What I saw in the Chapel

What was that? Am I crazy? Or am I having (gulp)—a vision?

At the risk of sounding deranged and for the lack of a better description, I’m admitting I experience occasional, brief, inexplicit “movies in my head” without reason. These little episodes surprise me in different settings: at home while relaxing on the couch, at my workplace, the bank while talking to a teller, or in a chapel while I’m praying. This last setting was the inspiration for the first chapter in my new novel, Project Dream.

What happens in the book is much more melodramatic than my real-life experience because, well, because I write fiction and real-life isn’t all that exciting. So here’s what I conjured up:

In Project Dream, ten-year-old Izzy Jimenez visits a chapel in San Diego, California. An angel appears. The ghostly spirit swoops down and begs Izzy to dissuade a forlorn woman in that chapel from going to New York City. Reluctantly, Izzy approaches the woman and relays the advice of the angel (who she thinks is the woman’s mother). The woman asks Izzy what the angel’s name is. Izzy doesn’t know. She doesn’t hear the angels, only sees them, but they do give her signs.

“Wait!” Izzy says. The spirit opens her arms. She’s holding roses. “Rose? Is your mother’s name Rose?” And with that verification of the mother’s name—walla—the woman cancels her trip. Izzy has saved her life.

Was that the real-life story?

No. I wish it was. My 9/11 vision (read that story) was so vague, it helped no one. I often question why I had it. I knew a building would collapse and I suspected people would lose their lives, but I had no idea where the building was located other than somewhere in northeastern America near a body of water.

The single advantage of that premonition was personal confirmation. That vision made me, CJ Zahner, believe I wasn’t crazy. It was too accurate to be coincidental.

But I digress, what actually happened in the chapel?

Many years ago, a new friend asked if I would like to visit a side chapel of a Catholic church—not in San Diego, but in Erie, Pennsylvania.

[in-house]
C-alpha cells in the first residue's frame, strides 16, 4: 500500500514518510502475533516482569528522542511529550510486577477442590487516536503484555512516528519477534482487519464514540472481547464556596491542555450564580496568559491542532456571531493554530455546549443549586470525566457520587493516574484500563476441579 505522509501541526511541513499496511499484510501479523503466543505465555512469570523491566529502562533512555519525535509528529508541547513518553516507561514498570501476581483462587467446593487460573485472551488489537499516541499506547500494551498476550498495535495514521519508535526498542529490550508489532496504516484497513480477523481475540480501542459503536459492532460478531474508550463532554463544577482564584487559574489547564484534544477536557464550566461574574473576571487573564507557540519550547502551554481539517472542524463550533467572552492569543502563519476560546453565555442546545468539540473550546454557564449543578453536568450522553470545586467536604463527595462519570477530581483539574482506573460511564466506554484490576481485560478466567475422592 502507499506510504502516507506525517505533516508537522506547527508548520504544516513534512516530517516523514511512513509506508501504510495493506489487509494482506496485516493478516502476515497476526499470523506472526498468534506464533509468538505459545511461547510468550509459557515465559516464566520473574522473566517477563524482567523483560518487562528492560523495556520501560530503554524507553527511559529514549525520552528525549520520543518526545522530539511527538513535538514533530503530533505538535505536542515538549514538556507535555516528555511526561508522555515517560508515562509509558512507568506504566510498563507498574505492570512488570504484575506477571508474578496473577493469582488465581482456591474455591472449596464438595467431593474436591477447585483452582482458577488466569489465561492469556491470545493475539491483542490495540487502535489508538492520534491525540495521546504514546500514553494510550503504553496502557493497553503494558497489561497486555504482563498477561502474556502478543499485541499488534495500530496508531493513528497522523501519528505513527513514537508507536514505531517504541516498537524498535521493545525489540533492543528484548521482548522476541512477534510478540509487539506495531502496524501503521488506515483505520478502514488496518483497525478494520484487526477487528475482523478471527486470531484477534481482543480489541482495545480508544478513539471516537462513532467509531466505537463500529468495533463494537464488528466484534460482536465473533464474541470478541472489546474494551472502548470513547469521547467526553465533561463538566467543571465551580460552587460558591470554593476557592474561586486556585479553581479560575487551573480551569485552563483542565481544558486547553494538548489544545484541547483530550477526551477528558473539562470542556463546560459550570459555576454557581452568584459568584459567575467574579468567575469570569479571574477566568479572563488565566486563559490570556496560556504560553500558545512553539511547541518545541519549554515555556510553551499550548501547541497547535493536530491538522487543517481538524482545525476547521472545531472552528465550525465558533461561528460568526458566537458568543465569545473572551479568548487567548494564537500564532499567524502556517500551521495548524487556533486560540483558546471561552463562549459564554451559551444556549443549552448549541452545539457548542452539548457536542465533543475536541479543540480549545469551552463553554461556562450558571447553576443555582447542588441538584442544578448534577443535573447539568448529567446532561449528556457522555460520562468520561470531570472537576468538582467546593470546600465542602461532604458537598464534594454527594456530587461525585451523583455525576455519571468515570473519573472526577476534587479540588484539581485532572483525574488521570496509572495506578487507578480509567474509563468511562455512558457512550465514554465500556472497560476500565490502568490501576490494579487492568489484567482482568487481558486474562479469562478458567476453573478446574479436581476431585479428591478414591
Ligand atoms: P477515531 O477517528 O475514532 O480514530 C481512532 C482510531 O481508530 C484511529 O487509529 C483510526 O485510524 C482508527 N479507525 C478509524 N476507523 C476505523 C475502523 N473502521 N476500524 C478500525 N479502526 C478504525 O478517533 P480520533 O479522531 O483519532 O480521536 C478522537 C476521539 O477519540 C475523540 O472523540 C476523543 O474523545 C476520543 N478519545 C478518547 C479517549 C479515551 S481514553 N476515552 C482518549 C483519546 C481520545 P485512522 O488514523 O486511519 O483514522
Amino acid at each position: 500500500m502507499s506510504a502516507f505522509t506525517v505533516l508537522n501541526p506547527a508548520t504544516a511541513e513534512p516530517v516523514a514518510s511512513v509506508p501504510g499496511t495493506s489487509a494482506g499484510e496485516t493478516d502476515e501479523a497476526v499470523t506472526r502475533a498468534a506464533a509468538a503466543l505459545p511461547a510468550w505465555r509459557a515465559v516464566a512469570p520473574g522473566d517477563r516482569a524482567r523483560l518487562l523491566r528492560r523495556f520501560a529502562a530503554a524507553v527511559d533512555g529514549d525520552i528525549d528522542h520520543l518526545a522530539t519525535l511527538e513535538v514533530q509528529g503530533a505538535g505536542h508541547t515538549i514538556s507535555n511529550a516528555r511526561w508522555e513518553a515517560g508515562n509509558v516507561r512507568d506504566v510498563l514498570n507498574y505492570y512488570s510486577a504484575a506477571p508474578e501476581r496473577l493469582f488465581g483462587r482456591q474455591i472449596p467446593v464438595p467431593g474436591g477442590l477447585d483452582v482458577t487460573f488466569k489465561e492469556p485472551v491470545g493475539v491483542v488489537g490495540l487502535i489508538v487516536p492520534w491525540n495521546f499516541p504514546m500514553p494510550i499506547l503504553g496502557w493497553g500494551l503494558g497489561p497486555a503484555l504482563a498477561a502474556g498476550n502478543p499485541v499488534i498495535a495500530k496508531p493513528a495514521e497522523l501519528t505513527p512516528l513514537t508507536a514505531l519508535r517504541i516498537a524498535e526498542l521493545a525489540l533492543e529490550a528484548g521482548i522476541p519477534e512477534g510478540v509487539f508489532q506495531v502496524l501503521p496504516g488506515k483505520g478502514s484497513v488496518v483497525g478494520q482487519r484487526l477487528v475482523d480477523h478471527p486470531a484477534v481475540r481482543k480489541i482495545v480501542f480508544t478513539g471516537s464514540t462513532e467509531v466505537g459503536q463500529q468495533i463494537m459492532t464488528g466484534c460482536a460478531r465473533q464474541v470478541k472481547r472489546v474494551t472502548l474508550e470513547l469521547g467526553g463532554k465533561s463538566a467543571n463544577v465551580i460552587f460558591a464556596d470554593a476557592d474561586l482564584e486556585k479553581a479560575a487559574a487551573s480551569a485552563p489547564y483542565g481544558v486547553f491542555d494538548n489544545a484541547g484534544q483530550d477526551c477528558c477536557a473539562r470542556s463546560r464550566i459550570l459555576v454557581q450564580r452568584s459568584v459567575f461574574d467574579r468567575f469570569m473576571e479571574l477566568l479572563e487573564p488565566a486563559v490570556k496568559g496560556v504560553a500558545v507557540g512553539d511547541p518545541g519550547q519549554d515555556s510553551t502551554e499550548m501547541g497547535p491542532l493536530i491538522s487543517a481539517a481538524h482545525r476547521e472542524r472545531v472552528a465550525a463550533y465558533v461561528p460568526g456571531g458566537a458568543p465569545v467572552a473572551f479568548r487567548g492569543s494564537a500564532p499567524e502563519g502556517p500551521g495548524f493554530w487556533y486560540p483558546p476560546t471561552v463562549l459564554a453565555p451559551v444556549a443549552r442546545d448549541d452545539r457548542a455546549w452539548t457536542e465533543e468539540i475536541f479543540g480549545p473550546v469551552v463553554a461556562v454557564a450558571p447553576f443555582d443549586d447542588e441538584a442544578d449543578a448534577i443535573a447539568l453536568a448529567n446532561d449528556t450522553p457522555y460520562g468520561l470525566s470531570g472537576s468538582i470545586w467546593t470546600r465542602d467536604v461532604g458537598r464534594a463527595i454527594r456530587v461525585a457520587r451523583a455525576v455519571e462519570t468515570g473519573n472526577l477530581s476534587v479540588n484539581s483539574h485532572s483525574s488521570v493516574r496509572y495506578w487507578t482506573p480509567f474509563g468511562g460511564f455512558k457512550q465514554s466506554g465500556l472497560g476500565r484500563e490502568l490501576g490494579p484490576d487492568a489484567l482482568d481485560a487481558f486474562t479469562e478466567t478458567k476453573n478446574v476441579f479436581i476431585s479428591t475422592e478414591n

The chapel struck me as lovely. I knelt beside my friend and immediately began praying. I don’t recall who I prayed for, probably my kids. Regardless, there I was—minding my own business praying—when I had this swooshing feeling like an angel came down out of the ceiling. I attempted to ignore the sensation, blaming my wild imagination. This time, however, the woman, white spirit, ghost, whatever you would like to call her, was relentless. She wouldn’t leave.

She said, quite clearly, “My daughter doesn’t believe in this sort of thing.” She chuckled, told me she wanted her daughter to know she loved her, and just before she left, she opened her arms and showed me roses.

The dream seemed so real that I was quite shaken. When we were leaving, my friend asked what was wrong.

“You’re going to think I’m crazy,” I said. “But I think the mother of one of those women in that chapel appeared to me.”

My friend didn’t know me too well at that time so, of course, she looked at me like I was nuts. But still shook, I described what the angel relayed, and my friend became quiet.

“What was the woman’s name?” she asked.

I told her I’d seen lots of spirits, but I never seemed to get their names right. They usually only gave me feelings or showed me signs. Then I remembered the roses.

“Oh, wait,” I said. “The woman’s name may have been Rose.”

Again, silence from my friend. I was sure she thought I’d lost my mind. Finally, she spoke. “My mother’s name was Rose.”

And from that true-life experience, I conjured up the entire first chapter of Project Dream.

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CJ Zahner is the author of The Suicide Gene, a psychological thriller, and Dream Wide Awake and Project Dream, two paranormal thrillers. These last two novels were inspired by Zahner’s own real-life experiences. See the video of her 9/11 premonition here. Follow her on InstagramTwitterFacebookGoodreadsBookBub, or LinkedIn. Purchase her books on Amazon.

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